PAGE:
Ecovillage Transition Asia (ETA), International Network of Engaged Buddhists (INEB), and Wongsanit Ashram are co-hosting the Buddhist Leadership Training (BLT), a 6-month course based on the EDE and Grassroots Leadership Training (GLT), which delves deeper into many topics covered in these courses. The BLT started in September 2016, and will end this coming February, culminating in the EDE Training of Trainers, co-facilitated by Pracha Hutranuwatra, Jane Rasbash and May East (both from Findhorn).
An important event that took place in November was the 20-year celebration of the Grassroots Leadership Training (GLT), in Myanmar. The GLT is coordinated by the team at INEB, ETA and the Wongsanit Ashram. During the 20 years of training, many Myanmar nationals from various ethnic backgrounds, religions and disciplines traveled to Thailand for training to understand more deeply what is going on in the world how that is impacting culturally, economically, socially and environmentally both in their communities and the world at large. They came to learn global thinking while at the same time gaining skills and inspiration for local action to start something in their communities that addresses the particular issues that they are facing.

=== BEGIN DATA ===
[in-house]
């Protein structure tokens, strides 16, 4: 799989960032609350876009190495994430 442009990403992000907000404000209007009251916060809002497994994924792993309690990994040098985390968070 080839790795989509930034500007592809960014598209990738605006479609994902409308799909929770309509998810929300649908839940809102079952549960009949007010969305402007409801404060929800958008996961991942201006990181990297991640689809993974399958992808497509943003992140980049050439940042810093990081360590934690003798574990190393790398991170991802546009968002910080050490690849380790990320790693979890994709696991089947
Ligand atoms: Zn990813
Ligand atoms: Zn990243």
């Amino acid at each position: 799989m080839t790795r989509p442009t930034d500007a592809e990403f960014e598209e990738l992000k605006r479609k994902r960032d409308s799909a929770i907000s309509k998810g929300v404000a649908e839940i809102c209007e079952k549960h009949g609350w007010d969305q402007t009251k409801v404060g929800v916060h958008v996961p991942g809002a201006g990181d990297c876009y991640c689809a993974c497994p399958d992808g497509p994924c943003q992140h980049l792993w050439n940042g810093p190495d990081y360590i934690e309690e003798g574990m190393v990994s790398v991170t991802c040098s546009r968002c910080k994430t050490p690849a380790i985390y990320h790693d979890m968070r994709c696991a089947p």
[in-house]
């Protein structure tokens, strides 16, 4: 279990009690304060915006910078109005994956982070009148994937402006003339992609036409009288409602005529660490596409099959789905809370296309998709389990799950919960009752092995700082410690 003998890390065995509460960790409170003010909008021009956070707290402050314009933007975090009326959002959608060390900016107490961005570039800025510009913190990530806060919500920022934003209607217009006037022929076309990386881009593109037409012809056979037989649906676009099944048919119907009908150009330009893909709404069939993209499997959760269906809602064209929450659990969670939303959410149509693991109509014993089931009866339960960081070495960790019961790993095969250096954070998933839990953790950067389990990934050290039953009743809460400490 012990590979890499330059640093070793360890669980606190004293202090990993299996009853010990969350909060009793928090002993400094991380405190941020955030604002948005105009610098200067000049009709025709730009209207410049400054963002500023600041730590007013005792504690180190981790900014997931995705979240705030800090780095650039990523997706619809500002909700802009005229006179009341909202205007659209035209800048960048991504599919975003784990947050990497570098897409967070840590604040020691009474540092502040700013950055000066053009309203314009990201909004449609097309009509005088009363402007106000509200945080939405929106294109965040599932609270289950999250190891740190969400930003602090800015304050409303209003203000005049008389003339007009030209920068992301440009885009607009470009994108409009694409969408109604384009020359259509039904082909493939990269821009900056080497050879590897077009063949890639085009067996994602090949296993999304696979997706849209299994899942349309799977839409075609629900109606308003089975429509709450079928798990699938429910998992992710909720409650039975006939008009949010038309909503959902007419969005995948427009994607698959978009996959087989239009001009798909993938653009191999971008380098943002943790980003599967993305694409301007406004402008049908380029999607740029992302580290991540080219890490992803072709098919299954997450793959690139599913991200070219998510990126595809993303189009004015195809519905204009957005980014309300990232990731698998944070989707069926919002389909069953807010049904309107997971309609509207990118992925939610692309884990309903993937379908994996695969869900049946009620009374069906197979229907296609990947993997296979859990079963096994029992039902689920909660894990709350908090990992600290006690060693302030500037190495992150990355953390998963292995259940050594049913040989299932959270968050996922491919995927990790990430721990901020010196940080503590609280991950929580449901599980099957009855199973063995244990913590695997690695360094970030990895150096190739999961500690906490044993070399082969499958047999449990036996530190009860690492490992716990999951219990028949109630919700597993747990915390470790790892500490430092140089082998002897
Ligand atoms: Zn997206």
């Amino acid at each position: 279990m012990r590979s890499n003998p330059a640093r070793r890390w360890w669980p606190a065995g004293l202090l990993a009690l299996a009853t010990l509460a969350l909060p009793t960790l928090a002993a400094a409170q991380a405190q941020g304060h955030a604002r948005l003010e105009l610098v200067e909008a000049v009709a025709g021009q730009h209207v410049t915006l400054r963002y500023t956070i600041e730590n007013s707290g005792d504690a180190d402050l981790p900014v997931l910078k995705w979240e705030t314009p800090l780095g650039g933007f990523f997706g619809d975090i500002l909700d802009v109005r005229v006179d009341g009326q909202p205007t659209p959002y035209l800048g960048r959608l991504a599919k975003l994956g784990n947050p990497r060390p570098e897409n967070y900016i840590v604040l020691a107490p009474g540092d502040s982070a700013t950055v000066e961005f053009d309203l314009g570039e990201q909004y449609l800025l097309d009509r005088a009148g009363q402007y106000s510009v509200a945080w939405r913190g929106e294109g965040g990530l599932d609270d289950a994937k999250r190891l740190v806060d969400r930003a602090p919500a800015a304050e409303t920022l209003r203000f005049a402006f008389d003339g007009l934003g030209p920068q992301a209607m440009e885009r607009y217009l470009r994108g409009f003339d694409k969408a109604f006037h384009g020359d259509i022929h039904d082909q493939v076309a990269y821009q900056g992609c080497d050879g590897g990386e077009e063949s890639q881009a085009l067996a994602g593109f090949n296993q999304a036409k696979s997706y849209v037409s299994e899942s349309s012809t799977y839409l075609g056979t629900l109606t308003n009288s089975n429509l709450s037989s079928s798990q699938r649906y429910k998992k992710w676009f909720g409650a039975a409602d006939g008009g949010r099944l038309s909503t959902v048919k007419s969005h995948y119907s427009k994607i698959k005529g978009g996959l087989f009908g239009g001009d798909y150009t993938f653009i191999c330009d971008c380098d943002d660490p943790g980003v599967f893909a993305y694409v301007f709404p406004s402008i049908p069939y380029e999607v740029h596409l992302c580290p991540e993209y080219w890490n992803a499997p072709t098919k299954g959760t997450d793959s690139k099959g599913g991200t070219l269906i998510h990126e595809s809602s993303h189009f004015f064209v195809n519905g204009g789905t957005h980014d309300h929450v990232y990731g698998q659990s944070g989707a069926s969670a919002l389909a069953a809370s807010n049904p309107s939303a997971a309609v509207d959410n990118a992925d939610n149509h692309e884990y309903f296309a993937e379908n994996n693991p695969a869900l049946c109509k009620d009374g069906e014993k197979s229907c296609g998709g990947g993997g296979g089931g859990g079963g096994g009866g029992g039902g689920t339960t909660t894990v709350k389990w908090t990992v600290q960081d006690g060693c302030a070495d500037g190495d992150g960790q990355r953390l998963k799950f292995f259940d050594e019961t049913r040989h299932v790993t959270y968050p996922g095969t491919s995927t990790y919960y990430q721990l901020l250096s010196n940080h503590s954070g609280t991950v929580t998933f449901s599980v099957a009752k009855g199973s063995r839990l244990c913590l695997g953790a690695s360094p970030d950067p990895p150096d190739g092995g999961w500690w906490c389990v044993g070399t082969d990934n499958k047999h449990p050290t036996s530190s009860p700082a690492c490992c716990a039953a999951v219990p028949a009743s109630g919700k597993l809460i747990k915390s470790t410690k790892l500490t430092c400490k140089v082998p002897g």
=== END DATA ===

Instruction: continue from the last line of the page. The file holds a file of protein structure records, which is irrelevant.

The GLT has been extremely successful as there is a strong local movement now that focuses on positive components of a healthy village such as the deep community relationships and core spiritual and cultural values, in order to transition to sustainable eco-communities. GENOA will be publishing a full length article in February 2017.